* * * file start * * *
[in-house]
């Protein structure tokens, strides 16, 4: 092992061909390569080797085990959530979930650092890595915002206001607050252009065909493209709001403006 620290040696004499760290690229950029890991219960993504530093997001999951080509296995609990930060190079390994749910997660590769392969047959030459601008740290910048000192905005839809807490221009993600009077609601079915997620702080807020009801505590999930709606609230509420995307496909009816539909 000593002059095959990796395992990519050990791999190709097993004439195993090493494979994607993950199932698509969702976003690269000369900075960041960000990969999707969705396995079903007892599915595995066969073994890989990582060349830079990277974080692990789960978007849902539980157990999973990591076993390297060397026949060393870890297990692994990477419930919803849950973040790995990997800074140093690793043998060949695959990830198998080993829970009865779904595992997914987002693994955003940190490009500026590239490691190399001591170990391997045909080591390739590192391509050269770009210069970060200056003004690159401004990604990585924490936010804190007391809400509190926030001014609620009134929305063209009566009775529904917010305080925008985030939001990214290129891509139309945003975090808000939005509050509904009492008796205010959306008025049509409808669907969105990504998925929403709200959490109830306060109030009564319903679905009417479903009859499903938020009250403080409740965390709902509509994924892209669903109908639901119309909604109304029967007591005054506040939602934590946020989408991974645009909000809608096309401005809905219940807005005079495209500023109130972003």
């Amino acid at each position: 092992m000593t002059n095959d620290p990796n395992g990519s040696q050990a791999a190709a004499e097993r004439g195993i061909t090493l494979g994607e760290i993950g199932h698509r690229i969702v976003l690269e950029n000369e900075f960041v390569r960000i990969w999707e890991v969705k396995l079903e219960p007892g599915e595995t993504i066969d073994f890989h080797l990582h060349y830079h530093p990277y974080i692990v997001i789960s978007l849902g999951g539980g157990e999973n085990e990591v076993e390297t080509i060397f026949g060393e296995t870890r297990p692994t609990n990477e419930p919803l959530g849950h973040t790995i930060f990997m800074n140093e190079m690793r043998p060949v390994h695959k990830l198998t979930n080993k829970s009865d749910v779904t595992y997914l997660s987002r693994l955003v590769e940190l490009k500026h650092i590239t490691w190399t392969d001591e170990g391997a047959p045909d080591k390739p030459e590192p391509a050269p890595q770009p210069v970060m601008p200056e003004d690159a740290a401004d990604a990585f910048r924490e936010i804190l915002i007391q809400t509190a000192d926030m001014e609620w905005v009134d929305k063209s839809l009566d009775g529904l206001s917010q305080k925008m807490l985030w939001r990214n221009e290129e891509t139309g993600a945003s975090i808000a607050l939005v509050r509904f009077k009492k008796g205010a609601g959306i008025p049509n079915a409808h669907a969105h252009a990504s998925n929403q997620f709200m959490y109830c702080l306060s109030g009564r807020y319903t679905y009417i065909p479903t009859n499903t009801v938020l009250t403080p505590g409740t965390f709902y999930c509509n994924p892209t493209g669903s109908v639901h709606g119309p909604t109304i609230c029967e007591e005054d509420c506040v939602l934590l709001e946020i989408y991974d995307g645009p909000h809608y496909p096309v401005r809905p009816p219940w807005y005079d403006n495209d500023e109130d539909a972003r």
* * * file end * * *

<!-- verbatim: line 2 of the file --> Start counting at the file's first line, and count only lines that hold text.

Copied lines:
């Protein structure tokens, strides 16, 4: 092992061909390569080797085990959530979930650092890595915002206001607050252009065909493209709001403006 620290040696004499760290690229950029890991219960993504530093997001999951080509296995609990930060190079390994749910997660590769392969047959030459601008740290910048000192905005839809807490221009993600009077609601079915997620702080807020009801505590999930709606609230509420995307496909009816539909 000593002059095959990796395992990519050990791999190709097993004439195993090493494979994607993950199932698509969702976003690269000369900075960041960000990969999707969705396995079903007892599915595995066969073994890989990582060349830079990277974080692990789960978007849902539980157990999973990591076993390297060397026949060393870890297990692994990477419930919803849950973040790995990997800074140093690793043998060949695959990830198998080993829970009865779904595992997914987002693994955003940190490009500026590239490691190399001591170990391997045909080591390739590192391509050269770009210069970060200056003004690159401004990604990585924490936010804190007391809400509190926030001014609620009134929305063209009566009775529904917010305080925008985030939001990214290129891509139309945003975090808000939005509050509904009492008796205010959306008025049509409808669907969105990504998925929403709200959490109830306060109030009564319903679905009417479903009859499903938020009250403080409740965390709902509509994924892209669903109908639901119309909604109304029967007591005054506040939602934590946020989408991974645009909000809608096309401005809905219940807005005079495209500023109130972003």